Disasters are unavoidable and can cause irreparable damage to enterprises’ technical infrastructures. For organizations, this damage can turn out to be more monetary and reputational as they can lose data and clients. Thus, organizations usually have backup servers and recovery data centers as the first-response strategy. However, building resilience in this way is both costly and challenging. This article covers how disaster recovery and business continuity can be done on the cloud using the AWS recovery model in a multi-region environment.
In September 2018, a powerful lightning storm interrupted the power grid of Microsoft’s data center in Texas. As a result, several pieces of equipment were damaged, and its Teams services went offline for a full day. Companies in the United States can face more than $12 million in losses with 24 hours of downtime. Microsoft was lucky not to suffer data loss, but such power grid failures have caused massive data losses to other companies.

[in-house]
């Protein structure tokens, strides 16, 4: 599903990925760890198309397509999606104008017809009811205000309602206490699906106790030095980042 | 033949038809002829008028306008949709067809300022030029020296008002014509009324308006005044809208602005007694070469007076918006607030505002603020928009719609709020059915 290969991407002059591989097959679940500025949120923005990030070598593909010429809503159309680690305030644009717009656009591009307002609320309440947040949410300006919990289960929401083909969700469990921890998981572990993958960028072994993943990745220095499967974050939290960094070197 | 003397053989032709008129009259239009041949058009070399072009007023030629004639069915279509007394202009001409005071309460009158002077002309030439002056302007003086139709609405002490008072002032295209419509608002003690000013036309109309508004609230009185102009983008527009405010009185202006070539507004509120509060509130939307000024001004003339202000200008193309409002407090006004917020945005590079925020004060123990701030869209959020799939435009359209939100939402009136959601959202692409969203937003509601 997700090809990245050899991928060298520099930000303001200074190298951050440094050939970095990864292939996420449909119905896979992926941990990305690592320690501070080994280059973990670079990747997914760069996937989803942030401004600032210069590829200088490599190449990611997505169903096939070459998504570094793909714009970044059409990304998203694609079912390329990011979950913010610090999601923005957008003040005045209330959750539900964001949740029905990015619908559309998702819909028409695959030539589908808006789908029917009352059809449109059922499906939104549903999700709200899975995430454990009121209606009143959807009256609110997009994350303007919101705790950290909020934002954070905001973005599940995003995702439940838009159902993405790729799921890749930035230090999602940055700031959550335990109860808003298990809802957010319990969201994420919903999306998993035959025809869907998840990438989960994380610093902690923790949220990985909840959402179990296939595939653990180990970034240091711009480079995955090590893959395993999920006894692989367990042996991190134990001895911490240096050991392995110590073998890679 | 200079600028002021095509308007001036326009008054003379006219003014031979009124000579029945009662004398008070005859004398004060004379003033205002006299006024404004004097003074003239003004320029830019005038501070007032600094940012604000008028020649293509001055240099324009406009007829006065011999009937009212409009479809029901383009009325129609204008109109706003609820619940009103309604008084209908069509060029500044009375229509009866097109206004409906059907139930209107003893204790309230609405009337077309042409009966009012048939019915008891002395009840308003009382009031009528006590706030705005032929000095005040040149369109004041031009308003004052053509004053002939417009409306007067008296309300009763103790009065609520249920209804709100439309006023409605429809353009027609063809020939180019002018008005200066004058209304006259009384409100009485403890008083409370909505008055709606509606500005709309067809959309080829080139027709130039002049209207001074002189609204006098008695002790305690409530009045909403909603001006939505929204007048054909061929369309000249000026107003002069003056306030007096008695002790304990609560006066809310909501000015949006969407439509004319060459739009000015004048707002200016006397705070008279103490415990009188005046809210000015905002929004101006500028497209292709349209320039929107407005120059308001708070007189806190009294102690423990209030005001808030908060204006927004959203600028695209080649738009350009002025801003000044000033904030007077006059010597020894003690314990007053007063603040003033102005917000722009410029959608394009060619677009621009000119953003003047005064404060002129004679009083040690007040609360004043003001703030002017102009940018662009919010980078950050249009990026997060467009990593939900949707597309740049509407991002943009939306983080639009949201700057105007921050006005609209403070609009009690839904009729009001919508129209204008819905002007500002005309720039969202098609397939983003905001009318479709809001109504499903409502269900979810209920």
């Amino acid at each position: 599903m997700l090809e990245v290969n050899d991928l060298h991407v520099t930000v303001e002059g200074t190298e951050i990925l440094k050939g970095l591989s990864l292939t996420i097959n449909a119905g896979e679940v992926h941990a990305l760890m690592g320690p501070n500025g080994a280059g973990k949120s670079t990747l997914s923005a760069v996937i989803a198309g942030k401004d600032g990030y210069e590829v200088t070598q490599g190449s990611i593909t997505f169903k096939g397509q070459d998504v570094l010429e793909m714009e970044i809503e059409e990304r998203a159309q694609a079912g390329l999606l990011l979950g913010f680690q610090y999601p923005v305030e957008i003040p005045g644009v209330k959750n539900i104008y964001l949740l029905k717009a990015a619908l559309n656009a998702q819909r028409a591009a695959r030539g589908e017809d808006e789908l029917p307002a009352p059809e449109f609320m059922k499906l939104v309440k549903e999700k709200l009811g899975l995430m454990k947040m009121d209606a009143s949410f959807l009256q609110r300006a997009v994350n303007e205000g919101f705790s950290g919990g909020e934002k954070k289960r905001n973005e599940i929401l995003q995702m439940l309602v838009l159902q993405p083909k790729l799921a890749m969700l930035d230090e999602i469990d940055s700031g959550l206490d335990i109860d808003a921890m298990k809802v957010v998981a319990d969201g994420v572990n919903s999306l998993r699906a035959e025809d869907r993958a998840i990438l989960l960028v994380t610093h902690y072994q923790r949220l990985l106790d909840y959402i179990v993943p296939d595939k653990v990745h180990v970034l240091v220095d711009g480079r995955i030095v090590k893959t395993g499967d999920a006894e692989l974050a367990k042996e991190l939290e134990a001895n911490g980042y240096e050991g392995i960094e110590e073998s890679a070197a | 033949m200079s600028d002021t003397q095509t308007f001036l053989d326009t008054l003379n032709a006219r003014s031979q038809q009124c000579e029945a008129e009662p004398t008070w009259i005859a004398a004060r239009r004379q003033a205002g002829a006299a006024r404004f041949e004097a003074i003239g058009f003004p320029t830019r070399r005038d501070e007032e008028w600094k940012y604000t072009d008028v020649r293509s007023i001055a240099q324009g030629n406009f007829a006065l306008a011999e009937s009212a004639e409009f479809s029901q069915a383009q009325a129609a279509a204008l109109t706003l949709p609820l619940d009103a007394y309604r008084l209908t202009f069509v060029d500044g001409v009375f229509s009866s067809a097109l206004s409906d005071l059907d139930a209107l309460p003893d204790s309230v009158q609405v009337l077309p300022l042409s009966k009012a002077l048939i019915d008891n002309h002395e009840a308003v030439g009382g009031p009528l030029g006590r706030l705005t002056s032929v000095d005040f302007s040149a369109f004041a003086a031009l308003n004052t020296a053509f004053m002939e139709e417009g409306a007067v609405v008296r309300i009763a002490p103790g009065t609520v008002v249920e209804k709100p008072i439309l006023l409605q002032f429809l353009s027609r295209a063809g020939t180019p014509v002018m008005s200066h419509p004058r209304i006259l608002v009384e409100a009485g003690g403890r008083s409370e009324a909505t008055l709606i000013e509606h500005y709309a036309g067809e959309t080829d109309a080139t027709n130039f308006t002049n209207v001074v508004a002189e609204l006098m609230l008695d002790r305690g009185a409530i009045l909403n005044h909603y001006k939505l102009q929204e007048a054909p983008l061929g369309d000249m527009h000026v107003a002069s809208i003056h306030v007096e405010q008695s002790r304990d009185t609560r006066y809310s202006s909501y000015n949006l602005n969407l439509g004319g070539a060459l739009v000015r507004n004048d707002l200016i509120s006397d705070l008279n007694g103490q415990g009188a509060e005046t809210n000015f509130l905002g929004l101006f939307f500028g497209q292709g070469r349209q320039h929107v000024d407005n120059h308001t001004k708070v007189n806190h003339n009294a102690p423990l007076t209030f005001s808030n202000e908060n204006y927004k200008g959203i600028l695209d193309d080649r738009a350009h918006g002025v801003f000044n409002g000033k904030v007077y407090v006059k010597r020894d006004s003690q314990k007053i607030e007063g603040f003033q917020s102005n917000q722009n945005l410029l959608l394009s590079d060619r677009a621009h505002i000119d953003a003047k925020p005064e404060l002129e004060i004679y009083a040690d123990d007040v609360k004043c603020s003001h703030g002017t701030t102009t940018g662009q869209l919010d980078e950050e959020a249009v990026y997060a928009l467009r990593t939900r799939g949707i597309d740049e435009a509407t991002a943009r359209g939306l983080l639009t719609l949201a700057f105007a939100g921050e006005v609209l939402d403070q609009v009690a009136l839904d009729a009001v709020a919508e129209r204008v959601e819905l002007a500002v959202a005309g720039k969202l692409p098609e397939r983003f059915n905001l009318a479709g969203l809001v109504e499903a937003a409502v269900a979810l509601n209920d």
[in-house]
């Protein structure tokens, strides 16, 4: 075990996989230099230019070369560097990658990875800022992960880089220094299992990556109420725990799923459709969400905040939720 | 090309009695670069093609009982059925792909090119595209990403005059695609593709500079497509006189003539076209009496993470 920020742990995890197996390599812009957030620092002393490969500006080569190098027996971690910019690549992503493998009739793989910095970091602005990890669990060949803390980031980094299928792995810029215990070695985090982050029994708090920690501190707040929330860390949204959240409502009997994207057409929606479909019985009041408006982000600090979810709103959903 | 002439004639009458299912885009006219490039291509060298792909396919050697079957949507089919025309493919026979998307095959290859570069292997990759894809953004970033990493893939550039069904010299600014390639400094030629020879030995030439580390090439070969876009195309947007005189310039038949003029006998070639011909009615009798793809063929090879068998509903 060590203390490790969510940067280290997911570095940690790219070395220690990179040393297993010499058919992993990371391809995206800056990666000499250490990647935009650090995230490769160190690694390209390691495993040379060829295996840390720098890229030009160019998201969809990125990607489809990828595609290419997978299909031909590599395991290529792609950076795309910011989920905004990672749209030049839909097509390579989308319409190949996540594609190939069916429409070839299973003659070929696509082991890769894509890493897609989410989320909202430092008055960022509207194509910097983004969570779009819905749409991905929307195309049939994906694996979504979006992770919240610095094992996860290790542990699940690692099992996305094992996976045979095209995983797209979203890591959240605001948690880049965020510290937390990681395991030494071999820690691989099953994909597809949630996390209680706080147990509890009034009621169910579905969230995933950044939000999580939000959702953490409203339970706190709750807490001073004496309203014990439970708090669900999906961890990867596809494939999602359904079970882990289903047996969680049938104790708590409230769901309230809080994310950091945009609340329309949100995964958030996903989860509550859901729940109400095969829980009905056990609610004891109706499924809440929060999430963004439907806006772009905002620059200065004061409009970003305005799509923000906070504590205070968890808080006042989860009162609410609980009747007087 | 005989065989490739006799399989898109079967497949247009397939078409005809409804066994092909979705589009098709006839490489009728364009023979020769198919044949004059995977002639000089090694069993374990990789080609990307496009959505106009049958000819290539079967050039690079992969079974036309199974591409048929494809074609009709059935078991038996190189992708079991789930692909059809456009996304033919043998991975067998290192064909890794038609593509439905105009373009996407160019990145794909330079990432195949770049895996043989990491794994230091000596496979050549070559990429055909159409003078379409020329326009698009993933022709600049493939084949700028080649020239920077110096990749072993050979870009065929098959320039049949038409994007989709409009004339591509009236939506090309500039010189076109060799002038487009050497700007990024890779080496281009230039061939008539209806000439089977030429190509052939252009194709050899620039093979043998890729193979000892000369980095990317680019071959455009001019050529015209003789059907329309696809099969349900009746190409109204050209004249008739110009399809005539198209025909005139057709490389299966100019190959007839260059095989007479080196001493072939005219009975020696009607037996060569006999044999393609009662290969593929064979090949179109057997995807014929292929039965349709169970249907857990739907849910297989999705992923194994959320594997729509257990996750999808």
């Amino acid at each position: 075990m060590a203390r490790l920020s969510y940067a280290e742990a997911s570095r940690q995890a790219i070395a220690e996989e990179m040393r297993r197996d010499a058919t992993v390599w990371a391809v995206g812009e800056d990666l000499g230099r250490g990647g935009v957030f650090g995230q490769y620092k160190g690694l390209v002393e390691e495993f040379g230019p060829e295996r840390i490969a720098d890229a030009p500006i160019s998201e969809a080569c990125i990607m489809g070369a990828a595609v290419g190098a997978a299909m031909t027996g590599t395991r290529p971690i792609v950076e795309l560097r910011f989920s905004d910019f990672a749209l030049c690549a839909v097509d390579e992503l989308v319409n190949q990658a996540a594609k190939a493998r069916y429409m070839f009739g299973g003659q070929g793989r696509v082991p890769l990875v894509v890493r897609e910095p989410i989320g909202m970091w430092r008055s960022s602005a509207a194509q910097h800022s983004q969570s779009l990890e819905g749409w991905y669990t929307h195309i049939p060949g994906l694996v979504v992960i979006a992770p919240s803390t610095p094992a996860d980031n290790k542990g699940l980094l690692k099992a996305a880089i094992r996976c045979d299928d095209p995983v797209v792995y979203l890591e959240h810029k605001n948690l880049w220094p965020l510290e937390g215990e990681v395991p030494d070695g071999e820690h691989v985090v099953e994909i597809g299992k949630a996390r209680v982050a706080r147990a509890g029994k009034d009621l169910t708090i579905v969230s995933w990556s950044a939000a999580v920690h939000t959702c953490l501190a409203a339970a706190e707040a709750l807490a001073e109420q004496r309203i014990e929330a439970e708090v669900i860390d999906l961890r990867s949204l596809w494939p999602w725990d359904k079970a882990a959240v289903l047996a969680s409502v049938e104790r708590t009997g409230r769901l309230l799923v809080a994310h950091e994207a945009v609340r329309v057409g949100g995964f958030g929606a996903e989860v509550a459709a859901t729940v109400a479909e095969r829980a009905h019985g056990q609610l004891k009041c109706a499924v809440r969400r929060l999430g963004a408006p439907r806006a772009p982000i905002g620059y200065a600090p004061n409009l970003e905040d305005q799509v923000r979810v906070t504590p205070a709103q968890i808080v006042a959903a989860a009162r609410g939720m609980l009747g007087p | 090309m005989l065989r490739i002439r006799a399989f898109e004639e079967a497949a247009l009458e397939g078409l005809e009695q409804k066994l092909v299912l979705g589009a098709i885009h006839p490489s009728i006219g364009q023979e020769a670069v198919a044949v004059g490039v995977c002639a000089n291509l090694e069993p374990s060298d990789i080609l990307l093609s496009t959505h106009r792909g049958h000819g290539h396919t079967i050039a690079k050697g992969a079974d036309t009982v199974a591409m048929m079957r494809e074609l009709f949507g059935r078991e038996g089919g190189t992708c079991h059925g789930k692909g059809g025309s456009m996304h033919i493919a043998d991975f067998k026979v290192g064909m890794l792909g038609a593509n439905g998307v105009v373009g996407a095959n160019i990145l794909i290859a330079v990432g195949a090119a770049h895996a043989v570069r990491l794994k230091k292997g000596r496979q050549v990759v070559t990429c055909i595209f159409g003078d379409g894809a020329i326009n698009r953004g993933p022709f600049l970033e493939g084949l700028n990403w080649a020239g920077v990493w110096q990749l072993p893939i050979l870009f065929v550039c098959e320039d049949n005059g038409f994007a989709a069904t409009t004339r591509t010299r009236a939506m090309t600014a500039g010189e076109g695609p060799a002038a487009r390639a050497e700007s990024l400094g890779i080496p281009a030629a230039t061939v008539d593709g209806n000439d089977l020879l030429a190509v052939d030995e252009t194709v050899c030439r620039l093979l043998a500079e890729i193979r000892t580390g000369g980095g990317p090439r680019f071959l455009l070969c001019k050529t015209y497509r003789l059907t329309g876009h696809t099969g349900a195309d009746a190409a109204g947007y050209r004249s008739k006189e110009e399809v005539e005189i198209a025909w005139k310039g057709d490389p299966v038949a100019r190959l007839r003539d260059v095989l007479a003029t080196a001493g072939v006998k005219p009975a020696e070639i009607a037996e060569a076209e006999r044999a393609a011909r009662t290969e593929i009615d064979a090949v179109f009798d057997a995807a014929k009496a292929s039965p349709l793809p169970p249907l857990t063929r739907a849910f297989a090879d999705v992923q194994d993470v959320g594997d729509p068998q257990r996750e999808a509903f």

Downtime is one of the leading causes of data loss but not the only one. Organizations can face several disaster events that can cause interruptions in their operations including natural calamities like floods and human actions like unauthorized modifications or hacking.
While these disasters cause temporary service disruption, data loss can have long-term damaging impacts on operations and productivity in an organization. While most IT problems can be addressed with preventive measures to appease challenges, disasters are large-scale and inevitable. The only escape is to recover what is lost and flip the switches to restart disrupted services as soon as possible to minimize losses.
Organizations can keep redundant data centers for recovery and build resiliency for business continuity. A resilient site would typically have a passive site as its replicate that can be used to restore services quickly in case of the failure of an active data center. This, however, requires huge investments that go into maintaining redundancy. Amazon Web Services (AWS) provides a well-architected solution for this with built-in resiliency and multiple disaster recovery strategies to address outages.
AWS strategies for Disaster Recovery and Business Continuity (DRBC)
AWS strategies for DRBC are developed considering 2 parameters:
- RTO (Recovery Time Objective)
- RPO (Recovery Point Objective)